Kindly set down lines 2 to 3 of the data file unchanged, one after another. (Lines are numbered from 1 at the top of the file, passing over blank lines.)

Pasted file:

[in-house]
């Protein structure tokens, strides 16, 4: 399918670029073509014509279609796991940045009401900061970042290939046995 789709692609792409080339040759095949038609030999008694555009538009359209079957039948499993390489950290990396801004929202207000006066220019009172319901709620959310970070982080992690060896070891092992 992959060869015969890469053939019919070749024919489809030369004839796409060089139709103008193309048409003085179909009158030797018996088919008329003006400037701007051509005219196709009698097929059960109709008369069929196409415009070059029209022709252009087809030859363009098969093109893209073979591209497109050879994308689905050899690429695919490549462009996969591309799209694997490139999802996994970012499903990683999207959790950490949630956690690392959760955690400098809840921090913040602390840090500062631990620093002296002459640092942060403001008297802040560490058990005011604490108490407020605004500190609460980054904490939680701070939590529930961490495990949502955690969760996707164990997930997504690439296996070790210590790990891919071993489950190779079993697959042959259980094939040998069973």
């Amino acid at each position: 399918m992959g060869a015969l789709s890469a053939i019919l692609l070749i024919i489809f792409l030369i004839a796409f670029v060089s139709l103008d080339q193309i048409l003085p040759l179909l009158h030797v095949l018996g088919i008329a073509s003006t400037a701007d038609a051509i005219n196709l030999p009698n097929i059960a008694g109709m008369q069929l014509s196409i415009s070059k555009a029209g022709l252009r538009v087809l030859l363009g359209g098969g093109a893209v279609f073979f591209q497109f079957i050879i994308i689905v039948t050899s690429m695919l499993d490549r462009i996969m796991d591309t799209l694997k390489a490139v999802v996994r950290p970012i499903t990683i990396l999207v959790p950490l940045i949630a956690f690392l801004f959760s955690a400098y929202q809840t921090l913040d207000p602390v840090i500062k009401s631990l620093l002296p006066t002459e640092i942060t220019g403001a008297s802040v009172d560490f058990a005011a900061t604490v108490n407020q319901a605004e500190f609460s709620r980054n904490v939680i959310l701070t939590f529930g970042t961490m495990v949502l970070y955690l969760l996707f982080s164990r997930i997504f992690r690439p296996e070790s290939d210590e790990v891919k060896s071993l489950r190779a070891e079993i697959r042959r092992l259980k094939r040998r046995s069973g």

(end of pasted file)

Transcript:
């Protein structure tokens, strides 16, 4: 399918670029073509014509279609796991940045009401900061970042290939046995 789709692609792409080339040759095949038609030999008694555009538009359209079957039948499993390489950290990396801004929202207000006066220019009172319901709620959310970070982080992690060896070891092992 992959060869015969890469053939019919070749024919489809030369004839796409060089139709103008193309048409003085179909009158030797018996088919008329003006400037701007051509005219196709009698097929059960109709008369069929196409415009070059029209022709252009087809030859363009098969093109893209073979591209497109050879994308689905050899690429695919490549462009996969591309799209694997490139999802996994970012499903990683999207959790950490949630956690690392959760955690400098809840921090913040602390840090500062631990620093002296002459640092942060403001008297802040560490058990005011604490108490407020605004500190609460980054904490939680701070939590529930961490495990949502955690969760996707164990997930997504690439296996070790210590790990891919071993489950190779079993697959042959259980094939040998069973």
């Amino acid at each position: 399918m992959g060869a015969l789709s890469a053939i019919l692609l070749i024919i489809f792409l030369i004839a796409f670029v060089s139709l103008d080339q193309i048409l003085p040759l179909l009158h030797v095949l018996g088919i008329a073509s003006t400037a701007d038609a051509i005219n196709l030999p009698n097929i059960a008694g109709m008369q069929l014509s196409i415009s070059k555009a029209g022709l252009r538009v087809l030859l363009g359209g098969g093109a893209v279609f073979f591209q497109f079957i050879i994308i689905v039948t050899s690429m695919l499993d490549r462009i996969m796991d591309t799209l694997k390489a490139v999802v996994r950290p970012i499903t990683i990396l999207v959790p950490l940045i949630a956690f690392l801004f959760s955690a400098y929202q809840t921090l913040d207000p602390v840090i500062k009401s631990l620093l002296p006066t002459e640092i942060t220019g403001a008297s802040v009172d560490f058990a005011a900061t604490v108490n407020q319901a605004e500190f609460s709620r980054n904490v939680i959310l701070t939590f529930g970042t961490m495990v949502l970070y955690l969760l996707f982080s164990r997930i997504f992690r690439p296996e070790s290939d210590e790990v891919k060896s071993l489950r190779a070891e079993i697959r042959r092992l259980k094939r040998r046995s069973g």